The second point above, that Debtor did not suffer any quantifiable injury because of
Defendant’s draw on the line of credit, is established by the following: First, Comerica Bank
never sought recovery from Debtor of any amounts advanced under the line of credit. Second,
beginning when Debtor filed his bankruptcy petition, the automatic stay under 11 U.S.C. § 362(a)
prevented Comerica Bank from taking any collection action against Debtor. Third, on July 2,
2010, Debtor received a discharge of his debt to Comerica Bank, so the bank can no longer seek to collect from Debtor. Fourth, the Trustee cannot establish, and does not argue, that Debtor’s liability to Comerica Bank on the line of credit forced Debtor to file bankruptcy.
THE COURT RULED AGAINSE THE TRUSTEE
For these reasons, the Court concludes that the Trustee cannot prevail on his unjust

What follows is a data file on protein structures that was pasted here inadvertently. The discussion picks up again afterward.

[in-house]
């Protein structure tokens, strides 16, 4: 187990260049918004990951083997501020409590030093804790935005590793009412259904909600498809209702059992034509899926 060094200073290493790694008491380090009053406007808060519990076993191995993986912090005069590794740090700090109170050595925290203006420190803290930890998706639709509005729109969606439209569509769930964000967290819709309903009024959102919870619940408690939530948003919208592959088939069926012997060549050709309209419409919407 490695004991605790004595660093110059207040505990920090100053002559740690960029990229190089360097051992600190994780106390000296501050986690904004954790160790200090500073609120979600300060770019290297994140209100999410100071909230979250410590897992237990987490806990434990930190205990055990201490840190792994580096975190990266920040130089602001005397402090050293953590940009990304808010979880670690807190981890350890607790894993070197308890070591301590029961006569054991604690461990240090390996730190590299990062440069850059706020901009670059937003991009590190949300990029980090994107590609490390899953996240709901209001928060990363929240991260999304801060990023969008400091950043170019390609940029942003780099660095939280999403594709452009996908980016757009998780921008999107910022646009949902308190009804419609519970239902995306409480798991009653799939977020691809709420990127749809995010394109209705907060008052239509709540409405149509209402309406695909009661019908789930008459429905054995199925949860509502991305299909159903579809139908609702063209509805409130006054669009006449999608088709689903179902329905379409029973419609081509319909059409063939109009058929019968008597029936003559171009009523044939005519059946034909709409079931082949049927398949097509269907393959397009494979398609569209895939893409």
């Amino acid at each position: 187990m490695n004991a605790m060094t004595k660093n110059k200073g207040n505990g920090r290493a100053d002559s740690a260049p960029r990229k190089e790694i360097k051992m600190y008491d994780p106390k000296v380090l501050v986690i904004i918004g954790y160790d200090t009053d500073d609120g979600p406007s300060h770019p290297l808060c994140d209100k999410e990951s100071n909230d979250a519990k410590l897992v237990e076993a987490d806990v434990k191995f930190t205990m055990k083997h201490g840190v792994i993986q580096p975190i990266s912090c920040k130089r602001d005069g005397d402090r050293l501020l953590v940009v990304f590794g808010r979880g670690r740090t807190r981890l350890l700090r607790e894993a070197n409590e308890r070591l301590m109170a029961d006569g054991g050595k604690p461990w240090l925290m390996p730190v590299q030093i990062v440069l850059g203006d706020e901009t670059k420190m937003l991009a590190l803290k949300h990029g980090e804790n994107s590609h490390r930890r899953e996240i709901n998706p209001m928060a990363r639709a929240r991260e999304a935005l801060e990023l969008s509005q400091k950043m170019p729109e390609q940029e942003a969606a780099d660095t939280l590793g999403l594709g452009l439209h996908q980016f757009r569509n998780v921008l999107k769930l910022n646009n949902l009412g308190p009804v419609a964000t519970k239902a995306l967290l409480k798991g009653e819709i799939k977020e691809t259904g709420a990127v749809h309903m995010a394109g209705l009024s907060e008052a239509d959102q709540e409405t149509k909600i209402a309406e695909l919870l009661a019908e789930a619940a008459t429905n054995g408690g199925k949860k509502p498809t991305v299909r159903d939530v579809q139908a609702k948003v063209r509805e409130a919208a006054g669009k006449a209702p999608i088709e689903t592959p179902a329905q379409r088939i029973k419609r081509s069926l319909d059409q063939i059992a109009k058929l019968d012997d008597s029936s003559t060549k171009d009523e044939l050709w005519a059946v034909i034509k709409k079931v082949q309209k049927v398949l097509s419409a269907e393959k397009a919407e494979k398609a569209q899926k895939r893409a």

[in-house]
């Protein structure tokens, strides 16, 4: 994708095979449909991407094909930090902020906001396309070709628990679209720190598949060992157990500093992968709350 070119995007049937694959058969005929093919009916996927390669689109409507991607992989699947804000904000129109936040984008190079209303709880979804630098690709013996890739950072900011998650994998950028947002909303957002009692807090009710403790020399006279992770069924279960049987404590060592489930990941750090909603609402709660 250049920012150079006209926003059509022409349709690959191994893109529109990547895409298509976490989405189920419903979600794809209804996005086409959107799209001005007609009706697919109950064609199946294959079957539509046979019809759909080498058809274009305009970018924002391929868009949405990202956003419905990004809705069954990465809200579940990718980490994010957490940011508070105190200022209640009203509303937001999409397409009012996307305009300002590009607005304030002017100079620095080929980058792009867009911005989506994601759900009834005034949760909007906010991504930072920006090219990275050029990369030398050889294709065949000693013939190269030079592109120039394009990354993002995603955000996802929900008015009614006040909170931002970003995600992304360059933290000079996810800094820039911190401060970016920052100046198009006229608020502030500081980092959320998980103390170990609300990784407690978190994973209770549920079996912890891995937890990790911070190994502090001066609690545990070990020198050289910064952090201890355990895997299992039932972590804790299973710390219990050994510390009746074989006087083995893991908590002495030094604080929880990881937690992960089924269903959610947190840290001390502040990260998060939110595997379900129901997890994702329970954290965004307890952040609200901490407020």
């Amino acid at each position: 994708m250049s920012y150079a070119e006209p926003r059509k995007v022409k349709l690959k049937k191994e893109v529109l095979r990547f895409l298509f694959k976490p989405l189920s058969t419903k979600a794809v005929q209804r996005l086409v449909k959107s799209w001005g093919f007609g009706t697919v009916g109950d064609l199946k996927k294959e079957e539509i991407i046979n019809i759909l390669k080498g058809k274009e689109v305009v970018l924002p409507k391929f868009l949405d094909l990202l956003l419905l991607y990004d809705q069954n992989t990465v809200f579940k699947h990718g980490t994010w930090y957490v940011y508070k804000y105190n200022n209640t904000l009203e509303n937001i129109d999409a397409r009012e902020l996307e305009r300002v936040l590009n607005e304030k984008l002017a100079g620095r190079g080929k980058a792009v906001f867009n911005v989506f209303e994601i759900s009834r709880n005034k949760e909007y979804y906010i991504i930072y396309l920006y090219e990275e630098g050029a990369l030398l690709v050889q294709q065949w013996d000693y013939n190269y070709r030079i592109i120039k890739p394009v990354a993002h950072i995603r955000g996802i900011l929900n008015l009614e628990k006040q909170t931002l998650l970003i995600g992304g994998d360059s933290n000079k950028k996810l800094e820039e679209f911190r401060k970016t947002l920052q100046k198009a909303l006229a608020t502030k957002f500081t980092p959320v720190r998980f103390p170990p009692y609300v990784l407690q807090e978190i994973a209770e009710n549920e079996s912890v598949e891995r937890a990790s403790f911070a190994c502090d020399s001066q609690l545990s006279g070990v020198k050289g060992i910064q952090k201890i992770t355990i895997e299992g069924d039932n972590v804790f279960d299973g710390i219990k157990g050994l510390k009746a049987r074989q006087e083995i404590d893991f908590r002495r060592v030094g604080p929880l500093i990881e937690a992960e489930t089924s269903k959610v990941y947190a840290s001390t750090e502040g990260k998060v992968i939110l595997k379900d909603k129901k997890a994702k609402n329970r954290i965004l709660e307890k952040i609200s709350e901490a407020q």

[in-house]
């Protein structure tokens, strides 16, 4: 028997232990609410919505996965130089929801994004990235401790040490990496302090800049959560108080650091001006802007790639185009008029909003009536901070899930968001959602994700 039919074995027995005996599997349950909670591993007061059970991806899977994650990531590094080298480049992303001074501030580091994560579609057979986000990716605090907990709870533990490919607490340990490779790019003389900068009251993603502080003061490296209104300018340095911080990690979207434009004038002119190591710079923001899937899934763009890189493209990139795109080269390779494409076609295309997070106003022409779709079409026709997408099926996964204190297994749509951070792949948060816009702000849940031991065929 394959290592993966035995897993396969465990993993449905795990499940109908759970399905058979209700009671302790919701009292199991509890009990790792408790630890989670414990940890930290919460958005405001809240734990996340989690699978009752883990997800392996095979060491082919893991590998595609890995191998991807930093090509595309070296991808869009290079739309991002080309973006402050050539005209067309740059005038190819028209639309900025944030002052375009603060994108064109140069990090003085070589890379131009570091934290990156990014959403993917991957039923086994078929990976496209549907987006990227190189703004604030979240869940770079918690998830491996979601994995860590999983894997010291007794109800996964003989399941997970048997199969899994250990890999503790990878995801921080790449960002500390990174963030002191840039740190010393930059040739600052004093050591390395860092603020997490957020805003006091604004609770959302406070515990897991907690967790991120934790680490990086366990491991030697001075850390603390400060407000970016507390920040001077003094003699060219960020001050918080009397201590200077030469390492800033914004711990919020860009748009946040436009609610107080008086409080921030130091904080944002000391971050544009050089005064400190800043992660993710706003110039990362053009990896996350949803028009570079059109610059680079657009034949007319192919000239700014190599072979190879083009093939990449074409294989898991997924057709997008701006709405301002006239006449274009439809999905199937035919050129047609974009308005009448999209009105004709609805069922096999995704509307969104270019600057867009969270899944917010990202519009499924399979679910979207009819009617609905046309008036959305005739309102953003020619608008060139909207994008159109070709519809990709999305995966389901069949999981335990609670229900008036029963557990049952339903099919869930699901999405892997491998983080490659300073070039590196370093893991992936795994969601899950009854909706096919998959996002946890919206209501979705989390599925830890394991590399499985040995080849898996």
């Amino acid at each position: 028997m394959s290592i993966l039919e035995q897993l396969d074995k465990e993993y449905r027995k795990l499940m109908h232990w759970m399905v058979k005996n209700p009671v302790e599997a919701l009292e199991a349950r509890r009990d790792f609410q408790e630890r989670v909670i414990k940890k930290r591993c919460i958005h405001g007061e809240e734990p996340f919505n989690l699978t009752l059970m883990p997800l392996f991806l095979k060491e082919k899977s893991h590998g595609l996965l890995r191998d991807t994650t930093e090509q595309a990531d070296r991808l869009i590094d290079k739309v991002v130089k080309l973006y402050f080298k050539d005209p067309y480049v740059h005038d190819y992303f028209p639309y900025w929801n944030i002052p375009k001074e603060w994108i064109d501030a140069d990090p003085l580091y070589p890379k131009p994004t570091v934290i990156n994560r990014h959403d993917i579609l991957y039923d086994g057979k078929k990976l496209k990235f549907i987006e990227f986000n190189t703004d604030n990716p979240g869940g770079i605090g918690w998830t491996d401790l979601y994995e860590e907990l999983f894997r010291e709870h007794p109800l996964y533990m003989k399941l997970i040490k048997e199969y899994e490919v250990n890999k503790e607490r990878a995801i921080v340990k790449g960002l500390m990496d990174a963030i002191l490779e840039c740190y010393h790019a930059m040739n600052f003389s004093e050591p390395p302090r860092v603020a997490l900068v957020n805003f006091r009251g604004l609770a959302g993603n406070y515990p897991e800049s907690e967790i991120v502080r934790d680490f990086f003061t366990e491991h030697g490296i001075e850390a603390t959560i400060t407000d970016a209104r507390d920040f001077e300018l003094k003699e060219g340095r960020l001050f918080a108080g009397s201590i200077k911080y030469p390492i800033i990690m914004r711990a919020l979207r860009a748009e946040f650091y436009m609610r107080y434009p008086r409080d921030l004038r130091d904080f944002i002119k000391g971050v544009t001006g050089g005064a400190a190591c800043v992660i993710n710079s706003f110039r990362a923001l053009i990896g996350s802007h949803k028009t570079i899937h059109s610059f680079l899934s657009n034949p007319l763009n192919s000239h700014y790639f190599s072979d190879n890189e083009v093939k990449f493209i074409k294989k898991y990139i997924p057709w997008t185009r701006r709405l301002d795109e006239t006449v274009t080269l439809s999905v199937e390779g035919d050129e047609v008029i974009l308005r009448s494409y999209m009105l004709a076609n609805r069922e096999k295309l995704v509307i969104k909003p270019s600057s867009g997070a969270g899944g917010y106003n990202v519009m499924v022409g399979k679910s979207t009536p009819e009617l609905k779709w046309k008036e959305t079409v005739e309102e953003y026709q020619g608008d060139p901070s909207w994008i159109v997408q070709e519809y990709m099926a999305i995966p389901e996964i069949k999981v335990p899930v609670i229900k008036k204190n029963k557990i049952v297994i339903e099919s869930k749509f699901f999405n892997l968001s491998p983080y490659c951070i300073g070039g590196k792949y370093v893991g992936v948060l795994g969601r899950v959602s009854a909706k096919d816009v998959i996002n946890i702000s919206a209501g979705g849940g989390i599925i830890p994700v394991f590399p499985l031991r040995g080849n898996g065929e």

enrichment theory.

The “hold harmless” provision in the parties’ 2004 divorce judgment does not
support the Trustee’s position.
SOURCE
[]This article REDUCED AND MODIFIED Based on an Opinion Signed on January 27, 2012 /s/ Thomas J. Tucker Thomas J. Tucker, United States Bankruptcy Judge, UNITED STATES BANKRUPTCY COURT EASTERN DISTRICT OF MICHIGAN SOUTHERN DIVISION ,In re: Case No. 10-45599 ,I, Chapter 7 ,. Judge Thomas J. Tucker, MARK H. SHAPIRO, Trustee, . Adv. Pro. No. 11-4651.Do not rely on this posting without reading the entire opinion and/or seeking legal counsel.